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A Multinational Perspective on Capital Structure Choice and Internal Capital Markets

Authors

  • MIHIR A. DESAI,

  • C. FRITZ FOLEY,

  • JAMES R. HINES Jr.

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    • Desai is from Harvard University and NBER, Foley is from Harvard University, and Hines is from the University of Michigan and NBER. The statistical analysis of firm-level data on U.S. multinational companies was conducted at the International Investment Division, Bureau of Economic Analysis, U.S. Department of Commerce under arrangements that maintain legal confidentiality requirements. The views expressed are those of the authors and do not reflect official positions of the U.S. Department of Commerce. We thank various seminar participants, the referees, Richard Green, René Stulz, and William Zeile for helpful comments, as well as the Lois and Bruce Zenkel Research Fund at the University of Michigan and the Division of Research at Harvard Business School for financial support.


ABSTRACT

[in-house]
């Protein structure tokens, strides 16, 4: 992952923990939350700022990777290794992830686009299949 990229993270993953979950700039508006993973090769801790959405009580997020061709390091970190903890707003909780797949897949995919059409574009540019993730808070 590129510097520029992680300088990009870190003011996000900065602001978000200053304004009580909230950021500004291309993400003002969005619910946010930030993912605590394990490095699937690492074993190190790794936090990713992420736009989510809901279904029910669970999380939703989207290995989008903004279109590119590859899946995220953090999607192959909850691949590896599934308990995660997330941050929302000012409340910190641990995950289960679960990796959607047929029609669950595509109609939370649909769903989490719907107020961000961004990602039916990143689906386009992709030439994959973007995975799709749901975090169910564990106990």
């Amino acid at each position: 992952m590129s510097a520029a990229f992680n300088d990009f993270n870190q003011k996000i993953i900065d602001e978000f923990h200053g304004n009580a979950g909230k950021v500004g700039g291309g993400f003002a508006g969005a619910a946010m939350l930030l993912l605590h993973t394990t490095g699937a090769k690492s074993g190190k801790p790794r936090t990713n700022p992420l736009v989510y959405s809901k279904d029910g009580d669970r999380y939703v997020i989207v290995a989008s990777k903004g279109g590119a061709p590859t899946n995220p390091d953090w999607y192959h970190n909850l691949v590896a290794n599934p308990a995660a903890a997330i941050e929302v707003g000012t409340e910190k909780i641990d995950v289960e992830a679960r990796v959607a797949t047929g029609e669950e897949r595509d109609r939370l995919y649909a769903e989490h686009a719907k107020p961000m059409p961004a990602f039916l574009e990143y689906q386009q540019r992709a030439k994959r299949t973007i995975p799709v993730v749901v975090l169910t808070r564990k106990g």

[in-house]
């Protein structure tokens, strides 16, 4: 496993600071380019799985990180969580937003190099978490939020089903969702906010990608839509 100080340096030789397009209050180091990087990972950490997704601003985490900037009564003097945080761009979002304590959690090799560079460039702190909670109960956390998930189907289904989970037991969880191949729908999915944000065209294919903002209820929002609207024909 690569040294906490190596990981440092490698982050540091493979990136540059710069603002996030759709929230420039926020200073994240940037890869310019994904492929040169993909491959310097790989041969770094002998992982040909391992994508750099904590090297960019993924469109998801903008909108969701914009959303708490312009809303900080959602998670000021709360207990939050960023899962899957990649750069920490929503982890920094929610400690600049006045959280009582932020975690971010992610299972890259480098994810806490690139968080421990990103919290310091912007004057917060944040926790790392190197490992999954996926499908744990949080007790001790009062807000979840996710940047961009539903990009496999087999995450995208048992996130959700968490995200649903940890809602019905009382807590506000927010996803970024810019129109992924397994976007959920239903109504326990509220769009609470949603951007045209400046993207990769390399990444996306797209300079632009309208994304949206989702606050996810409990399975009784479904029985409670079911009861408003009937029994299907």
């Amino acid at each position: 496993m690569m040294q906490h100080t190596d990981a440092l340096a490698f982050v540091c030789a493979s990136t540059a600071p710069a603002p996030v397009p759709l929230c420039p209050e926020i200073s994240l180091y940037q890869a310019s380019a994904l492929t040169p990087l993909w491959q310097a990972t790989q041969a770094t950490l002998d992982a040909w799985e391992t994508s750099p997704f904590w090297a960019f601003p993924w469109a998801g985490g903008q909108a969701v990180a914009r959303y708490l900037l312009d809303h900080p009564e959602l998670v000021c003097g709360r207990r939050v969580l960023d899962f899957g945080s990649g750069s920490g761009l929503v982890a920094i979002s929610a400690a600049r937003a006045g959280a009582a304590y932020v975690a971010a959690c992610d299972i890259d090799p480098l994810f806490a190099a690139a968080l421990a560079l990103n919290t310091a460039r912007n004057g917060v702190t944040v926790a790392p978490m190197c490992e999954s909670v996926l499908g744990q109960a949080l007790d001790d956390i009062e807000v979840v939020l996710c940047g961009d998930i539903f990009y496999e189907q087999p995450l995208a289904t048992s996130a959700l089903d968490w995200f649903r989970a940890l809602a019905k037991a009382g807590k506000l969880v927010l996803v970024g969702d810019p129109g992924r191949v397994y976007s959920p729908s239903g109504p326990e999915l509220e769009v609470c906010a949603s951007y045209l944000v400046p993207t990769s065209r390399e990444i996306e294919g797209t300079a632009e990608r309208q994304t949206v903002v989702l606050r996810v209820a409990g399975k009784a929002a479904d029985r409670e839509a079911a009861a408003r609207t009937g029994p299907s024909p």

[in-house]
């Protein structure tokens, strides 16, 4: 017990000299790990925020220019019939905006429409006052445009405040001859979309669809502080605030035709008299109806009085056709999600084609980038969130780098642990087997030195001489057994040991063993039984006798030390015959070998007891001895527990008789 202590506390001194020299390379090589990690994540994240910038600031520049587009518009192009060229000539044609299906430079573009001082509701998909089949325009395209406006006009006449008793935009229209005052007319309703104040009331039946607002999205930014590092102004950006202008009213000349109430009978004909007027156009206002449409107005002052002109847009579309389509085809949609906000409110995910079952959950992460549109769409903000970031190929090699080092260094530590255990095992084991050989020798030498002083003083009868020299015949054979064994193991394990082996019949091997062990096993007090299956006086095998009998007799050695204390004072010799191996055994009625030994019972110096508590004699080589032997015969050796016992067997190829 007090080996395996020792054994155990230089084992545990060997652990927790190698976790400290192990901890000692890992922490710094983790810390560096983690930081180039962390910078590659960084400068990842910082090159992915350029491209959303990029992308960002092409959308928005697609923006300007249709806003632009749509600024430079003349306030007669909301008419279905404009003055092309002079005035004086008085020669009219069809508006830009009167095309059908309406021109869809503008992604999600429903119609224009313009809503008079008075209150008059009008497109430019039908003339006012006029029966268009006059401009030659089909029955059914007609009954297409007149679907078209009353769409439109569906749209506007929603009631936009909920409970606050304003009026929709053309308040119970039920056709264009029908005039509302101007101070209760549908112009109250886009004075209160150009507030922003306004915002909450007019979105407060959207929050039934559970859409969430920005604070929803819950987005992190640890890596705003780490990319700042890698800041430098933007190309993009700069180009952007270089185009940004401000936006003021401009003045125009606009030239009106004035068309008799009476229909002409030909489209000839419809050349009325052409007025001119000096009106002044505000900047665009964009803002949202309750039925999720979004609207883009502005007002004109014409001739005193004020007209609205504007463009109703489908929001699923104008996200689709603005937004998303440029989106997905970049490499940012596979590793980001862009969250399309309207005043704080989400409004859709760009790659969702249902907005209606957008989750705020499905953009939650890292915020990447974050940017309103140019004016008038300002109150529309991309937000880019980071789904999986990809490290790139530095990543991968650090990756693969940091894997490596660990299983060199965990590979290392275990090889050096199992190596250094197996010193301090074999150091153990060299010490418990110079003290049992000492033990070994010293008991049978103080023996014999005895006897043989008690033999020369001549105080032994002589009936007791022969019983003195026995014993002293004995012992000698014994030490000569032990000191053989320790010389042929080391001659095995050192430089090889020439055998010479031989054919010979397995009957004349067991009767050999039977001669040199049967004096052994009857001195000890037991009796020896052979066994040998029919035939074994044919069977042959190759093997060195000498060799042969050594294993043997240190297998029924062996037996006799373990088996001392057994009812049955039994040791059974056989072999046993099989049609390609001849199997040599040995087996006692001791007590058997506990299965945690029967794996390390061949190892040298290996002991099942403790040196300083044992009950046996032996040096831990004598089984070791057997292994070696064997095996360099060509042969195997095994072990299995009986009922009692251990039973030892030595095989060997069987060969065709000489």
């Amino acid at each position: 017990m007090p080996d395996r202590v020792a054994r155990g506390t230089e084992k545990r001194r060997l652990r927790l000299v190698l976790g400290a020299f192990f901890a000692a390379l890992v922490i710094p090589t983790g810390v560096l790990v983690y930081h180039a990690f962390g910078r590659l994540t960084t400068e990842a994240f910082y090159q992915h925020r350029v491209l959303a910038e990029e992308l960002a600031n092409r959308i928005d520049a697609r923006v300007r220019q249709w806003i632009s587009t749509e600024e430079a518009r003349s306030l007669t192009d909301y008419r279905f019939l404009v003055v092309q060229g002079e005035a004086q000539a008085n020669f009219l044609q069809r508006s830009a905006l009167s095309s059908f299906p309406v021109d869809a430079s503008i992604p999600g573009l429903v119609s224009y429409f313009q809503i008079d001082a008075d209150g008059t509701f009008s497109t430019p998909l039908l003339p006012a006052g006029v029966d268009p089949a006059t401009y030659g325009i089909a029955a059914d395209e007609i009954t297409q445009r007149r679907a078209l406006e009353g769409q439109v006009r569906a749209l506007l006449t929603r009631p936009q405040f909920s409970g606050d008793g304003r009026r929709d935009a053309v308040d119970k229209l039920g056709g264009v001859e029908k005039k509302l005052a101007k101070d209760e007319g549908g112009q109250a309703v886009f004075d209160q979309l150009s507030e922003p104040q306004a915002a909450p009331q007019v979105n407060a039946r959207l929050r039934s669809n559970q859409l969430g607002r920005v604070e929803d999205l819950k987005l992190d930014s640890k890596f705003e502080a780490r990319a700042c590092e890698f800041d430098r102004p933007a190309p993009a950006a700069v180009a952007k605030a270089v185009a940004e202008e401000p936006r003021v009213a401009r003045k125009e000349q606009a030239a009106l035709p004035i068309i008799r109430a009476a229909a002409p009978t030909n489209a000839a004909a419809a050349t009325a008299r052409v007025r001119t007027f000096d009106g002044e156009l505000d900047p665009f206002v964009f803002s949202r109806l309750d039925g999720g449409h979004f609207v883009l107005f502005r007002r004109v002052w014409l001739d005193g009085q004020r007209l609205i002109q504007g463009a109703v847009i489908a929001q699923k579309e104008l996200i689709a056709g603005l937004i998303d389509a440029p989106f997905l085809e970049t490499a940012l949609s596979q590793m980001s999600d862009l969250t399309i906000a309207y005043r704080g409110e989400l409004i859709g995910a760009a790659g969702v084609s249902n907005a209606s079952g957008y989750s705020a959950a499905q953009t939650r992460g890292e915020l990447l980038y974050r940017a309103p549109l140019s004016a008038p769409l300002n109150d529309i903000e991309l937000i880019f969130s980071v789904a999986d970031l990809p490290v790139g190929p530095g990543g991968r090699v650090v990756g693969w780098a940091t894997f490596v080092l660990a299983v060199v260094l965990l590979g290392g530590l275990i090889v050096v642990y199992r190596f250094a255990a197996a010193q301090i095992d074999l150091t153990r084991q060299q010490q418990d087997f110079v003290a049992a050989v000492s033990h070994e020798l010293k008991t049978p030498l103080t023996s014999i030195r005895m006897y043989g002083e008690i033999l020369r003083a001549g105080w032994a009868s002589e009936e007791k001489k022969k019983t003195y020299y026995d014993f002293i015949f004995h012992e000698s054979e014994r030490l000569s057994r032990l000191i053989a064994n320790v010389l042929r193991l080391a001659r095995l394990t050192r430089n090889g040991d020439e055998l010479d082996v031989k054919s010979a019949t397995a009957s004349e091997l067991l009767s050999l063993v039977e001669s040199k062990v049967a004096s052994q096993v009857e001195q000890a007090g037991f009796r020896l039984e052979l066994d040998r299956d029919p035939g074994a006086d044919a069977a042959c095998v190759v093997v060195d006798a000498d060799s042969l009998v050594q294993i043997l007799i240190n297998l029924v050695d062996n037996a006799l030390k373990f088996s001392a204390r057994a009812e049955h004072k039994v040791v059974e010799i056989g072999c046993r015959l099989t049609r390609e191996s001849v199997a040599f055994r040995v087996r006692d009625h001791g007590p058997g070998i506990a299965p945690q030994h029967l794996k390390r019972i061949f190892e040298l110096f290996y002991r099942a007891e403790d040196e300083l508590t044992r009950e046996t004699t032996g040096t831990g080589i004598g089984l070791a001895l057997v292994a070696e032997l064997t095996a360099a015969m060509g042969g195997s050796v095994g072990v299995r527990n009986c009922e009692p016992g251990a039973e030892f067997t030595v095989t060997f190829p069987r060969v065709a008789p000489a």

This paper analyzes the capital structures of foreign affiliates and internal capital markets of multinational corporations. Ten percent higher local tax rates are associated with 2.8% higher debt/asset ratios, with internal borrowing being particularly sensitive to taxes. Multinational affiliates are financed with less external debt in countries with underdeveloped capital markets or weak creditor rights, reflecting significantly higher local borrowing costs. Instrumental variable analysis indicates that greater borrowing from parent companies substitutes for three-quarters of reduced external borrowing induced by capital market conditions. Multinational firms appear to employ internal capital markets opportunistically to overcome imperfections in external capital markets.

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